There has been a fair amount of misinformation spread among athletes regarding iron deficiency.   Whereas it is true that prolonged physical activity can contribute to loss of iron, the frequency of iron deficiency (or anaemia) in athletes is not greater than the general population.  But if a deficiency is present in an athlete it is likely to have more of an effect then on the average person.  For instance, if a person has a slight deficiency, that deficiency may only become apparent at high intensity exercise when the demand for oxygen delivery by iron is greatest.  But, the average person does not regularly approach the intensities at which the deficiency becomes apparent, and therefore will not observe any of the affects related to iron deficiency.  So, although iron deficiency is not desirable in any population, it may only be readily apparent in the athlete. 

 

A second point to consider is that a female athlete is more likely to suffer from iron deficiency or anaemia than a male athlete.  The primary reason for the increased deficiency in women is the additional iron loss from monthly menstrual bleeding. It has actually been reported that the incidence of anaemia in males is less then the incidence of having too much iron (iron toxicity).  Therefore, standard advice is that when iron deficiency is suspected in women, iron supplementation should be started, but in men a more thorough evaluation is necessary and iron supplementation should not be started without good evidence of a deficiency.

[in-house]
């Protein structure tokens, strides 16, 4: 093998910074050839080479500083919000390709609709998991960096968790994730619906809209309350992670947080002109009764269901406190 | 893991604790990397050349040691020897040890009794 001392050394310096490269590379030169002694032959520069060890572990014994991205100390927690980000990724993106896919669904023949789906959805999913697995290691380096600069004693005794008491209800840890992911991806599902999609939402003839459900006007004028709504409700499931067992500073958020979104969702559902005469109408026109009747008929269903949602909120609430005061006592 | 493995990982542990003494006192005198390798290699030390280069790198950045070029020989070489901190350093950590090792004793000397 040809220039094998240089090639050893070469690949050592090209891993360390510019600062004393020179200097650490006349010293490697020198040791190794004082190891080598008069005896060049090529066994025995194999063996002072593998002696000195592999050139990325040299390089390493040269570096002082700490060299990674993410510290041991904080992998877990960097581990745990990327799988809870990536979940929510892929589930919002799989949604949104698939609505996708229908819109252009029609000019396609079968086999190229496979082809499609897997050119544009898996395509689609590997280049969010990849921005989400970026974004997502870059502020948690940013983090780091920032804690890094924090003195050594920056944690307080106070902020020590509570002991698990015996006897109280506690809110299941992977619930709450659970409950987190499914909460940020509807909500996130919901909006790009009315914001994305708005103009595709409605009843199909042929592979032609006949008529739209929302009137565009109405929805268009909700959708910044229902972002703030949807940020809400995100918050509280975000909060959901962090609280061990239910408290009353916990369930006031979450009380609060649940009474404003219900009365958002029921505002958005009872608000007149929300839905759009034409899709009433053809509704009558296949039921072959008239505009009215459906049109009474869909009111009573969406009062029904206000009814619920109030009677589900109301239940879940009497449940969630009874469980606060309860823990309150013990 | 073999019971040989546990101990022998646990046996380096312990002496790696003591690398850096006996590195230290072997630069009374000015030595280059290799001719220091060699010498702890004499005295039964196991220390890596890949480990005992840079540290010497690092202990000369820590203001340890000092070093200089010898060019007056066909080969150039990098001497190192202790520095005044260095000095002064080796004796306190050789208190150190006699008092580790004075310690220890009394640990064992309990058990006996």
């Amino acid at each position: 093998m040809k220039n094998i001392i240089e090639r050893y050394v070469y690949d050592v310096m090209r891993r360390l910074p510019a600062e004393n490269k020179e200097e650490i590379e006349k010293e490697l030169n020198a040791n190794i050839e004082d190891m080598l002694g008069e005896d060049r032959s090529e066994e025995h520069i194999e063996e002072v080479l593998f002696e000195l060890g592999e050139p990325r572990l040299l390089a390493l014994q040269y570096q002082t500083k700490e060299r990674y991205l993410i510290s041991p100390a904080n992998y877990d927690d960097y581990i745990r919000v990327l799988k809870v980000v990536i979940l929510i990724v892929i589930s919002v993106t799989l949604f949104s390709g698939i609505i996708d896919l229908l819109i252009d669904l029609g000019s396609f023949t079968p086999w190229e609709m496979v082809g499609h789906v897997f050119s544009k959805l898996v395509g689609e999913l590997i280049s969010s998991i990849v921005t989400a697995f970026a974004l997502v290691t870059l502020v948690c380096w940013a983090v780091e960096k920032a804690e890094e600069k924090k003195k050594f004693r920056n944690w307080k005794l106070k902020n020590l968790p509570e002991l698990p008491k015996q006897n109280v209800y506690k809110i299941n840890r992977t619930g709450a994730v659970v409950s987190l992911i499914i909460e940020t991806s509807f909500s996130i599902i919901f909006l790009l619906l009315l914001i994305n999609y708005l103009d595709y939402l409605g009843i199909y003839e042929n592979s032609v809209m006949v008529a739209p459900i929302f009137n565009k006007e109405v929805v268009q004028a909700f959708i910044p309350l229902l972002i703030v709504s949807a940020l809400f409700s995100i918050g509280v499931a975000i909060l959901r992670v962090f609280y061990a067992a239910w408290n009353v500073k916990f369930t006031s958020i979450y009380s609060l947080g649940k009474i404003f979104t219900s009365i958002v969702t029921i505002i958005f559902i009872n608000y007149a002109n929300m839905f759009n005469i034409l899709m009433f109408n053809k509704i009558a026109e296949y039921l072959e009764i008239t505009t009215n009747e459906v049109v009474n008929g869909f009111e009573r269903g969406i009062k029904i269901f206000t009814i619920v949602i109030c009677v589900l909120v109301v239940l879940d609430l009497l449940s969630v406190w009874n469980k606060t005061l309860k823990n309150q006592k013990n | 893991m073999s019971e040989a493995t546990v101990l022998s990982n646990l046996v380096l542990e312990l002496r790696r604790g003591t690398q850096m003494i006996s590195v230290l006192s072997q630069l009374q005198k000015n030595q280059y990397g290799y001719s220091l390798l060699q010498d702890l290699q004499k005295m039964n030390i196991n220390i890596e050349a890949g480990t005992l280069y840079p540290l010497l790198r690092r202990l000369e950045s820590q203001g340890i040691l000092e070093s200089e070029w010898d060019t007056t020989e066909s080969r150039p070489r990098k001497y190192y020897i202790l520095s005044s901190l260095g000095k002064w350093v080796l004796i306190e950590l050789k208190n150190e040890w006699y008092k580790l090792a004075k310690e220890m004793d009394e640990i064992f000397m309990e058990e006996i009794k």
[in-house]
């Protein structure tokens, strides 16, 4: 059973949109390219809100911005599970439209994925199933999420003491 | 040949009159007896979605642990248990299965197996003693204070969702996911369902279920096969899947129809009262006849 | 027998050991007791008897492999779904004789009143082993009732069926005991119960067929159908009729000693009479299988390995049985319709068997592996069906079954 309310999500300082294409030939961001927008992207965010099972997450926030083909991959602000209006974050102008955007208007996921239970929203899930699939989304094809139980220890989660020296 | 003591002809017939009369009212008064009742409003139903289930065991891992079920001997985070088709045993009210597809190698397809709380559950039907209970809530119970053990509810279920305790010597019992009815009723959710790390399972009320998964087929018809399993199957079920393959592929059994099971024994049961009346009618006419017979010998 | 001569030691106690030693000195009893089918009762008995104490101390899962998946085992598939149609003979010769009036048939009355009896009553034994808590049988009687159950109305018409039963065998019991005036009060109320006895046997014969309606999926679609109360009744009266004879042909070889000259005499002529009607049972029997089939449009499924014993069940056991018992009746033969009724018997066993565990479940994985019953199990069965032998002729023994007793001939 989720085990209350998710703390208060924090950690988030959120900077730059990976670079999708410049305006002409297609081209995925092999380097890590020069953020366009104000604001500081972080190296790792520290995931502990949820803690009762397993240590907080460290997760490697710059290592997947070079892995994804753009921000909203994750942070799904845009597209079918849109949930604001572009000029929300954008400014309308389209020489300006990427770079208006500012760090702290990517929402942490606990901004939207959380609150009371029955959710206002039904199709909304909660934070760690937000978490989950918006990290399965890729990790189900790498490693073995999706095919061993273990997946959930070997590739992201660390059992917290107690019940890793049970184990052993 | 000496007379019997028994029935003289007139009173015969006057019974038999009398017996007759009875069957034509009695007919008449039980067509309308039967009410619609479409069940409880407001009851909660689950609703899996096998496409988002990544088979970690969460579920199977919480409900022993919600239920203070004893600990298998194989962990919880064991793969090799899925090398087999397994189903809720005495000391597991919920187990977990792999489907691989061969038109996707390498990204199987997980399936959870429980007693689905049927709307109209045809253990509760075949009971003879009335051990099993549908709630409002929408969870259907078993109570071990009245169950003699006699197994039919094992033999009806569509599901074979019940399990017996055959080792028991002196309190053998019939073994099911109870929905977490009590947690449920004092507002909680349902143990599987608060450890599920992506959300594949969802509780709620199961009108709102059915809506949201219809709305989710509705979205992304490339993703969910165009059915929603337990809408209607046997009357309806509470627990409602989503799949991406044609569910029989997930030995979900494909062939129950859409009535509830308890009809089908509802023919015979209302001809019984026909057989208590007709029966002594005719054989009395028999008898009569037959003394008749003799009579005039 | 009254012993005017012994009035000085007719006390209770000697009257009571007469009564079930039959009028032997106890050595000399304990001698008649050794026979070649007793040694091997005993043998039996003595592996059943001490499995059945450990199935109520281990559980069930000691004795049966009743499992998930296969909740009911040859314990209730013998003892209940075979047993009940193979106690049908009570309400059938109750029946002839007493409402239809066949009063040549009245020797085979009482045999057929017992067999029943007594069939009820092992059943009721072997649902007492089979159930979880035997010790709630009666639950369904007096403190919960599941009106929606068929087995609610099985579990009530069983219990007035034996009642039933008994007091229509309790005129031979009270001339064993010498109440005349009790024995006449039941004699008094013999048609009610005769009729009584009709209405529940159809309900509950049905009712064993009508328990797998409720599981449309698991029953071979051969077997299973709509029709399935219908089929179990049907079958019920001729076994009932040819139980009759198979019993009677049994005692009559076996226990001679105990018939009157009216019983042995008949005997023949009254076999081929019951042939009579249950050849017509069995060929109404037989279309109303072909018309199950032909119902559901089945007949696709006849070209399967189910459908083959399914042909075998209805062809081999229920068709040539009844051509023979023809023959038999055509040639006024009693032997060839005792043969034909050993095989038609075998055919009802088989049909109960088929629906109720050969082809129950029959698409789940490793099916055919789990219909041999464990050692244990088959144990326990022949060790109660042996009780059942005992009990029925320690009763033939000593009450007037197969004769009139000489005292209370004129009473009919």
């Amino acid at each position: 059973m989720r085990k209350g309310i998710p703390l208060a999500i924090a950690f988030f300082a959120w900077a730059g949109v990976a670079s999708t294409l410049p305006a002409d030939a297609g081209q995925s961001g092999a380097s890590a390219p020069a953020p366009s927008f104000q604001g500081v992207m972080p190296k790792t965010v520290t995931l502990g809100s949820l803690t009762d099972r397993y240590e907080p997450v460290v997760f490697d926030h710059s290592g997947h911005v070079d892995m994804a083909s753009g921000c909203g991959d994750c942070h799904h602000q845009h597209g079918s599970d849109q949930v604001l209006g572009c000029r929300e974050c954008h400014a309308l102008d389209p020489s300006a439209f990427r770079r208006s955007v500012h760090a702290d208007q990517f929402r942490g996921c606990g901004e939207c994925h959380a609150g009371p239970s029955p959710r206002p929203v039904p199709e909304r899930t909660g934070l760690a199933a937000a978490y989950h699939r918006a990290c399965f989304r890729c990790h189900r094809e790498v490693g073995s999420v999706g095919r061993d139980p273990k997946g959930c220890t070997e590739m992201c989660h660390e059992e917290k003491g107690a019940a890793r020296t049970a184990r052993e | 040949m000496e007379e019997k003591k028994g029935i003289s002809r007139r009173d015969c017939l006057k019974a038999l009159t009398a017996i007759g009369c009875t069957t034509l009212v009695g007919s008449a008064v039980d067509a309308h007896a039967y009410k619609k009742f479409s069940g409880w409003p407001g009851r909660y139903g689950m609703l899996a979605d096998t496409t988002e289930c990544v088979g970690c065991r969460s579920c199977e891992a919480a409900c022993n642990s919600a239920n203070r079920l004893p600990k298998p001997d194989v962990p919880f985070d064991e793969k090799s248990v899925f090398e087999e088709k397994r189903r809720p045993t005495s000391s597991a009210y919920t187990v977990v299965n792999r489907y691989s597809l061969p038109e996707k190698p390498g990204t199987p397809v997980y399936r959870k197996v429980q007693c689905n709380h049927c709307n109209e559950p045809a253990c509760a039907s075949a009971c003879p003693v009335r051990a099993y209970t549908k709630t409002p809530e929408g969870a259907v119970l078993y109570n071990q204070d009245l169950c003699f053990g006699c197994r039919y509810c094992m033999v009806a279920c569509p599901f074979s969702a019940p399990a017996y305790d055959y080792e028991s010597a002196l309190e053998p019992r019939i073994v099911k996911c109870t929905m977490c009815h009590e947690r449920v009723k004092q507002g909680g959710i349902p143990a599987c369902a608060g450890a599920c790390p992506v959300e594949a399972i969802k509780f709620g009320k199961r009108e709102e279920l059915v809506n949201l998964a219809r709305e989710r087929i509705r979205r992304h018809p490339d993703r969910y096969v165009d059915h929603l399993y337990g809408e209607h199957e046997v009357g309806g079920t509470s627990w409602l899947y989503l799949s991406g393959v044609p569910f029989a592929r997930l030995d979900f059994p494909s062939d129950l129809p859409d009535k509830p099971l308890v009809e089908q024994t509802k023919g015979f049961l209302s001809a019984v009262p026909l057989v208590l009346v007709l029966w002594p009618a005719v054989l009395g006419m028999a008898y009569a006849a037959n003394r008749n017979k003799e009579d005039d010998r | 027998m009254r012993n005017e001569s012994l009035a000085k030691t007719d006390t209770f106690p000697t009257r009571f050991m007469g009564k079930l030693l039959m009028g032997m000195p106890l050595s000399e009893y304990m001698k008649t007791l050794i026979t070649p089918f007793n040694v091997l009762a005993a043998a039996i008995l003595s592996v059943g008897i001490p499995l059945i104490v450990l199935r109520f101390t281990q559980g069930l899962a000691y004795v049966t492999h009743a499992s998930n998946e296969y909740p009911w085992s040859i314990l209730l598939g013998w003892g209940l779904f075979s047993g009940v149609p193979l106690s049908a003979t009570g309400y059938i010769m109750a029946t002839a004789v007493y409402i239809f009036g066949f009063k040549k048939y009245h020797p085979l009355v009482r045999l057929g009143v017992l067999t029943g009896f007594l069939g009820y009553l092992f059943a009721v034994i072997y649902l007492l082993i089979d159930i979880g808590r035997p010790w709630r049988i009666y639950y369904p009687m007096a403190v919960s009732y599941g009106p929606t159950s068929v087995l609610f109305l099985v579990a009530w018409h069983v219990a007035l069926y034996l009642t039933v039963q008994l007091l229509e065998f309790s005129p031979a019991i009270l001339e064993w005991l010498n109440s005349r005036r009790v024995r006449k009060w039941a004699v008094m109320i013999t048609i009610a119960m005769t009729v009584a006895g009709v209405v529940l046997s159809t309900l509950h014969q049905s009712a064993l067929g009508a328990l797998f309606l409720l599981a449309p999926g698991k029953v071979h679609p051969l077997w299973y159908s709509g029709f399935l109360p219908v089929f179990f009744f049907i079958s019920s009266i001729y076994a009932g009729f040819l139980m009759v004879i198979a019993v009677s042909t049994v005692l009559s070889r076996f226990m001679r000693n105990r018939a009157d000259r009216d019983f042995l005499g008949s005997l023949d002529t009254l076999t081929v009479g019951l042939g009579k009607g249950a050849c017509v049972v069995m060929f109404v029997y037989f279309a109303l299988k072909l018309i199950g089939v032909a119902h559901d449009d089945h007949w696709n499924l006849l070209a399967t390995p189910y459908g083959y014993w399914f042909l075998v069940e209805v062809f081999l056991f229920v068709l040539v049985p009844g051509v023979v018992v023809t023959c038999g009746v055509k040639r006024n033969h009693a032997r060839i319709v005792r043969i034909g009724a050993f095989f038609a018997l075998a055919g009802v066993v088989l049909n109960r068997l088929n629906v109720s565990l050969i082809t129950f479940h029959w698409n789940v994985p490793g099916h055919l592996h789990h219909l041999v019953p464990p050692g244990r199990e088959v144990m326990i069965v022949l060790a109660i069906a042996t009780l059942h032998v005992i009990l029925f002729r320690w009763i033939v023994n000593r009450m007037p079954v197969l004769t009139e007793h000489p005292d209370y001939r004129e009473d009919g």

How does one determine if they are iron deficient?  This involves regular blood screening, something your general practitioner can do for you.  It used to be that a standard value was used to determine whether one is deficient in iron or iron stores.  However, it was realized that among some people above the cut-off level, iron supplementation actually improved performance.  Therefore, although the people were not below the cut-off level for anaemia, they were functionally anaemic.  It has since been determined that we are anaemic only when compared to our own values.  That is, everyone has a value at which they become functionally anaemic and iron must be maintained above that level.  Having said that, it is VERY important to note that if you are not iron deficient or anaemic, iron supplementation will NOT enhance performance.  As mentioned before, too much iron can be toxic in humans and has major consequences.   

In conclusion, it is very important to maintain iron and iron stores in the body so that oxygen can be delivered efficiently to muscle tissue to sustain aerobic energy production.  A strategy of regular blood screening can help determine whether iron stores are sufficient.  If a deficiency is suspected, males should have further screening while females should consult with a properly trained nutritionist on strategies to increase usable iron in to the diet.  

 

Ben Miller is Senior Lecturer in Exercise Physiology.  Ben did a PhD at the University of California Berkeley and a Post-Doc at the Institute for Sports Medicine, Copenhagen before arriving in New Zealand.  As a departure from his life in a closed scientific box safe from the realities of the world, he is a cyclist regularly taking his life in his own hands on the streets of Auckland and in the local club racing and criteriums.  Ben's wife is much more successful at cycling having competed full-time in Europe and the US for the last 4 years.